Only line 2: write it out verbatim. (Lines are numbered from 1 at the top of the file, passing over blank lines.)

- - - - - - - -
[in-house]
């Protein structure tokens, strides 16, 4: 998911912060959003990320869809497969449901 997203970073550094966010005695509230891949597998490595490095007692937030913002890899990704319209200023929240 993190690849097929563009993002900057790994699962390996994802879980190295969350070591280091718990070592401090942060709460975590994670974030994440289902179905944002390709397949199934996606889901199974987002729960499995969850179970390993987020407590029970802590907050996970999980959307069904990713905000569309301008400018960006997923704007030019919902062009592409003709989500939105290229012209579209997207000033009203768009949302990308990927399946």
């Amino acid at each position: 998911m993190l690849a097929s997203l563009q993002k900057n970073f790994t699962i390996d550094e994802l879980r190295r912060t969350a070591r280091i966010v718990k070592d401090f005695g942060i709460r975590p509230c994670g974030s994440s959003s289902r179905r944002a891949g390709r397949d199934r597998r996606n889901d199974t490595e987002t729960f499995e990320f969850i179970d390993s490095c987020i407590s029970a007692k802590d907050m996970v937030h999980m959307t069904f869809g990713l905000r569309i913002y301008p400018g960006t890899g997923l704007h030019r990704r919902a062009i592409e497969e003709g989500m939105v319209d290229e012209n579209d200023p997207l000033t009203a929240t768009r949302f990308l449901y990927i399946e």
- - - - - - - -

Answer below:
């Protein structure tokens, strides 16, 4: 998911912060959003990320869809497969449901 997203970073550094966010005695509230891949597998490595490095007692937030913002890899990704319209200023929240 993190690849097929563009993002900057790994699962390996994802879980190295969350070591280091718990070592401090942060709460975590994670974030994440289902179905944002390709397949199934996606889901199974987002729960499995969850179970390993987020407590029970802590907050996970999980959307069904990713905000569309301008400018960006997923704007030019919902062009592409003709989500939105290229012209579209997207000033009203768009949302990308990927399946």